Blood Father

Mel Gibson, eh? He’s a bit of a lad. An action hero with genuine acting chops, a hit with the ladies, a writer, a director, and a man with any number of successes and awards to his name. Then it all went a bit wrong. Since then, Gibson’s career has been on an upwards trajectory again. Sure, the kids don’t really know him and he hasn’t donned a cape or CG suit to go arsing about with the rest of the Marvel cowboys but he has been at it from the 70s and not a decade has passed without him contributing to a masterpiece of some sort. Gibson returned to acting acclaim with the little seen Jodie Foster film The Beaver followed by a strong of commendable action flicks, all culminating in Hacksaw Ridge – a successful return to directing. Blood Father was released in the same year and is another violent and grim outing for the star and isn’t without a certain sly sense of humour and style.

The film opens by following a junkie girl buying a bunch of ammunition at a gun store – her boyfriend is part of a Latino gang and they are heading to wipe out a family they believe stole from them. Lydia is offered a gun and forced to stand watch, interacting with a couple of kids at the property until her boyfriend Jonah asks her to prove her loyalty and love by killing one of the tenants. Refusing, the accidentally shoots him and flees. Meanwhile, her ex con father John is living in a remote desert trailer park, keeping out of trouble and giving the locals tattoos. They have been estranged for a number of years, but when Lydia calls him he heads to pick her up, thus beginning a rekindling of their relationship as they flee across the country from cops, gangbangers, and bikers. Plot-wise there is nothing you haven’t seen before and on the surface it’s a straightforward action thriller. The quality is raised by having a terrific cast – Gibson as John lends a grizzled class and backstreet philosophy to the character, and William H Macy, Diego Luna, and Michael Parks lend credibility. Erin Moriarty gives another full-blooded performance as Lydia, a sly and messed up kid with an almost hopeless future and a worse past. Rounding out the group is Jean Francois Richet, a director known for handling action and tension well, but not someone who has directed regularly enough to become a household name.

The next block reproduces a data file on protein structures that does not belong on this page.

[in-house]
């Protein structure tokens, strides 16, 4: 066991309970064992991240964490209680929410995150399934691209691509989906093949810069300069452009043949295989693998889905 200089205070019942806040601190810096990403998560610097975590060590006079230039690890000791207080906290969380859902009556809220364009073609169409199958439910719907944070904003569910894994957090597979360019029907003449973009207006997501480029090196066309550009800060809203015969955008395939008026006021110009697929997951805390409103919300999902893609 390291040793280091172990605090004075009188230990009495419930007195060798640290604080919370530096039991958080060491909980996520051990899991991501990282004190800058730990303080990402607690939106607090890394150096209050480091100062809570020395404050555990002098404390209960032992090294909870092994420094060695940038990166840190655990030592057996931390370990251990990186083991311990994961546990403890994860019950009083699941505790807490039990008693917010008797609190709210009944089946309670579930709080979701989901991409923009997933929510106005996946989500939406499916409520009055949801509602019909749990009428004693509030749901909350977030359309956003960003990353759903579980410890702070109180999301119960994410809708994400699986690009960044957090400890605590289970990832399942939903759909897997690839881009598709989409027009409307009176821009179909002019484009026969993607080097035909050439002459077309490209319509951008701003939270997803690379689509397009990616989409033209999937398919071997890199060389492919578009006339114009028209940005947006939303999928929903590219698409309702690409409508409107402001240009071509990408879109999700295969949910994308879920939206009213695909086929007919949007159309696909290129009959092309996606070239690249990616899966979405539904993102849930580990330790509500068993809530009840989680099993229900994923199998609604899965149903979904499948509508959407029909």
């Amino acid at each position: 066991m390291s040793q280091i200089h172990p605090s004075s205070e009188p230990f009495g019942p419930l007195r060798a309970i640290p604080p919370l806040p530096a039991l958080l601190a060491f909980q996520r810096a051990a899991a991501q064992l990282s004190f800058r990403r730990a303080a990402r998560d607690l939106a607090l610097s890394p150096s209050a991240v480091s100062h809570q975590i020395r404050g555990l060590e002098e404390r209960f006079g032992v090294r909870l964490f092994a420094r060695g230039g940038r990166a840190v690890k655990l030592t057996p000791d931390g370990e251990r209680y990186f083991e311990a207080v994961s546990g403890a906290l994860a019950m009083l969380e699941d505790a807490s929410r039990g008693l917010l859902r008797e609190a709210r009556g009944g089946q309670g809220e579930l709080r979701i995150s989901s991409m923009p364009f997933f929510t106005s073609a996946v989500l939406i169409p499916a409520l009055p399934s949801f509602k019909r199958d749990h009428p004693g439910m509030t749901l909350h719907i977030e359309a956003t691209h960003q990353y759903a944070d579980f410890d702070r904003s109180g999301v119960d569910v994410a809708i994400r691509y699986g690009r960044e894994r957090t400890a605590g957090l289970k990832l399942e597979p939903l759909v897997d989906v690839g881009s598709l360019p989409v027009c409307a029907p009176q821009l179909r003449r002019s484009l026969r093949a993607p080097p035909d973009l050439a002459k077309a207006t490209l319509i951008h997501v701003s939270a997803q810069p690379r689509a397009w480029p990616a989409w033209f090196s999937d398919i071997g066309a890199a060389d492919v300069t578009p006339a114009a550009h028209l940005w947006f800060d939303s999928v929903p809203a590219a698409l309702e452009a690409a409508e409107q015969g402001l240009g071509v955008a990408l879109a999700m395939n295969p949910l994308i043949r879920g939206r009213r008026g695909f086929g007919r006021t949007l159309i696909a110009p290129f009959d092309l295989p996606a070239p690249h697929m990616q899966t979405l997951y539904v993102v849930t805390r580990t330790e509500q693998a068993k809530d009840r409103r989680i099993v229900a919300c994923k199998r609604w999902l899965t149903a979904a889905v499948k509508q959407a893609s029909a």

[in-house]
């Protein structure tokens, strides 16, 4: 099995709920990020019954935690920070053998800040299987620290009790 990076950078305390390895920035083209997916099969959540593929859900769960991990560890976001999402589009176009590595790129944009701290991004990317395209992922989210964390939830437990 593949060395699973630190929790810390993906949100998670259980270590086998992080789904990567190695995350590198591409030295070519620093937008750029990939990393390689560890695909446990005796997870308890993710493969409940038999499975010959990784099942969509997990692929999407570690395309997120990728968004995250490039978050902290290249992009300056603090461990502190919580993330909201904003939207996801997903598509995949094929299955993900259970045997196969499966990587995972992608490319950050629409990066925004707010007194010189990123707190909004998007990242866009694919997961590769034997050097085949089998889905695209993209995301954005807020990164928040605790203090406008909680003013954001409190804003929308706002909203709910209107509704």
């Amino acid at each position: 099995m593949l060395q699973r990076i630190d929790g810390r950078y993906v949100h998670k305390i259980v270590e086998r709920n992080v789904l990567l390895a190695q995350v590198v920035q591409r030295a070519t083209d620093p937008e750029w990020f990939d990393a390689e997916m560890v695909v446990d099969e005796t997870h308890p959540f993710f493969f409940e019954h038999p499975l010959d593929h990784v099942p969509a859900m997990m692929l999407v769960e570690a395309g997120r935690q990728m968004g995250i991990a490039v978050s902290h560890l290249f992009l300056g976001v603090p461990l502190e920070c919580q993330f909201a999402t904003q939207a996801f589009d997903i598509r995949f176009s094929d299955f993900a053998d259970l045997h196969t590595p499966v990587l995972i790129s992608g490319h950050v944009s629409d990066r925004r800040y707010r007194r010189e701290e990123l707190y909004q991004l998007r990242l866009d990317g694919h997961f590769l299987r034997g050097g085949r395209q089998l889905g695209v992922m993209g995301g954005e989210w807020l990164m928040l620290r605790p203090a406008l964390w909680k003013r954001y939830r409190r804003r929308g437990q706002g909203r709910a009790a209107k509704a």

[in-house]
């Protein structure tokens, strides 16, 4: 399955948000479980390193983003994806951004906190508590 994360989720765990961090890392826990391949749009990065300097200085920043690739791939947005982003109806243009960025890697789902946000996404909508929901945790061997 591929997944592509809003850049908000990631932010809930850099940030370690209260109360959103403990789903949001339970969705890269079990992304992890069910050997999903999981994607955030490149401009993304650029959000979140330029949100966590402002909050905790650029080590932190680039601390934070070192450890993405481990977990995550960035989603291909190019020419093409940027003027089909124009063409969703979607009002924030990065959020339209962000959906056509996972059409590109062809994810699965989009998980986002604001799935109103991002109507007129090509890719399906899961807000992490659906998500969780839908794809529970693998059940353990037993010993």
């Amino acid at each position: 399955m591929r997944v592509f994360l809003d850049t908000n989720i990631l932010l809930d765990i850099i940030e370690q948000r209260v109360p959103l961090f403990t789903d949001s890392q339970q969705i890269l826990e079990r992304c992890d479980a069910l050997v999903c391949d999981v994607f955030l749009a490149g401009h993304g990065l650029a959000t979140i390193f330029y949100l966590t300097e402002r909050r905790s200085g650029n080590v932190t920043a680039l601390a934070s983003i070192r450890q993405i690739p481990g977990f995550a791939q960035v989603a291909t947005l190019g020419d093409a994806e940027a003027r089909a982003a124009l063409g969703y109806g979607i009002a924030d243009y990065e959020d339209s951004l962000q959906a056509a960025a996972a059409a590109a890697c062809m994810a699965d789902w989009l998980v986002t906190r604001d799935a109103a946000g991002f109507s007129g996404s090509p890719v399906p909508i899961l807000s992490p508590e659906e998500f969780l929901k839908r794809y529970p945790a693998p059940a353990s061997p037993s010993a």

Where Blood Father excels beyond expectations is in the little character moments – Gibson has a rapport with Moriarty and you get the sense that these characters exist in a tangible world with their frayed relationships and encounters. Gibson whips out his chopper (ahem) and travels the little known dusty trails of the US in search of ways to protect his daughter – turning both to ex convict pals still in prison and nazi-loving bikers. The characters are aware of the irony in turning to these groups for help, and the tongue in cheek delivery and tone downplays the hopelessness of it all, keeping things fun and fast moving. The action is never prolonged and follows a recent trend of rapid-fire set-pieces which get the point across with minimal fuss. From a trailer park shootout to a desert bike chase to the valley set climax, action is seen to be quick and bloody rather than stylized or glorified. Action fans may be disappointed that there isn’t enough of this, but the character pay-off makes up for any lack of action in my eyes.

Blood Father isn’t going to change anyone’s world or set a new precedent in the genre, but it is a reminder that Gibson is one of the industry’s greatest manic screen presences and can handle swathes of dialogue as well as a pistol or bike and it remains an entertaining romp with more style and class than most straight to DVD and a nice diversion from the billion dollar efforts which we can’t escape from on the big screen.

Everyone’s Hero

Everyone's Hero

At first glance I thought this was going to be a twee animation about baseball which I, like many other Brits, have no interest in. What interested me though was that it was Christopher Reeve’s last film (he partly directs). The truth is that this is a charming movie, with fewer self mocking moments which made Shrek so successful, and one which has so far slipped under the carpet unnoticed. The film did poorly when released, partly because it has nothing to do with Disney/Pixar, and partly because the cast lacks one truly BIG name. The cast is ok, with Goldberg, Reiner, and William H Macey, well acted and well suited to the parts. The animation is solid, and the score is good, again lacking some of the big hitters that Disney are known to pump out.

Baseball fanatic Yankee goes on a cross country journey to retrieve Babe Ruth’s lucky bat Darlin (Goldberg) after it is stolen. His father is blamed and fired from his job as janitor of the Yankees, and in getting the bat back, Yankee can prove his father’s innocence. It turns out that a rival team have stolen the bat in the hopes that this will stop the Yankee’s from winning the World Series.

The film’s fun comes from the relationship between bat, boy, and ball- the charm from the moments between boy and father. There are funny moments as the bad guy tries to steal the bat again, and the look and feel of 30’s America/Chicago is authentic. There is enough for adults to enjoy here, and while not as flashy and famous as other films of this kind, there is plenty for kids to like. Certain moments verge on smelly side of cheese and it is perfectly predictable, but as it is primarily a kids movie we can’t complain too harshly about that. A movie which doesn’t deserve to be swept away unseen.